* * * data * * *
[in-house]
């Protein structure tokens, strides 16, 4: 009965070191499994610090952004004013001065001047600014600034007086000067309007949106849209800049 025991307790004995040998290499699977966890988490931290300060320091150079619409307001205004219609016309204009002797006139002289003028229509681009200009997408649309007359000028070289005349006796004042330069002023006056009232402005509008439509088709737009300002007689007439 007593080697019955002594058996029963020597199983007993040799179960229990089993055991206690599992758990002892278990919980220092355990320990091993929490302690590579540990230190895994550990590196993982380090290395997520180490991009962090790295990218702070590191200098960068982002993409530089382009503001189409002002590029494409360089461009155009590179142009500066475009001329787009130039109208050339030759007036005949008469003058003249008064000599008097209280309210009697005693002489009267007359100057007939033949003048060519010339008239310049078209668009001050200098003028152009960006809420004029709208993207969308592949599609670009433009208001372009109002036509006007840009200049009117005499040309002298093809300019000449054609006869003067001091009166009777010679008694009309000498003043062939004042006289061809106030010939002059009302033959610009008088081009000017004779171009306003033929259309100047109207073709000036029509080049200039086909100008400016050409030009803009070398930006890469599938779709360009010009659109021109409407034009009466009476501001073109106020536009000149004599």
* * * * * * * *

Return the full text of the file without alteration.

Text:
[in-house]
């Protein structure tokens, strides 16, 4: 009965070191499994610090952004004013001065001047600014600034007086000067309007949106849209800049 025991307790004995040998290499699977966890988490931290300060320091150079619409307001205004219609016309204009002797006139002289003028229509681009200009997408649309007359000028070289005349006796004042330069002023006056009232402005509008439509088709737009300002007689007439 007593080697019955002594058996029963020597199983007993040799179960229990089993055991206690599992758990002892278990919980220092355990320990091993929490302690590579540990230190895994550990590196993982380090290395997520180490991009962090790295990218702070590191200098960068982002993409530089382009503001189409002002590029494409360089461009155009590179142009500066475009001329787009130039109208050339030759007036005949008469003058003249008064000599008097209280309210009697005693002489009267007359100057007939033949003048060519010339008239310049078209668009001050200098003028152009960006809420004029709208993207969308592949599609670009433009208001372009109002036509006007840009200049009117005499040309002298093809300019000449054609006869003067001091009166009777010679008694009309000498003043062939004042006289061809106030010939002059009302033959610009008088081009000017004779171009306003033929259309100047109207073709000036029509080049200039086909100008400016050409030009803009070398930006890469599938779709360009010009659109021109409407034009009466009476501001073109106020536009000149004599």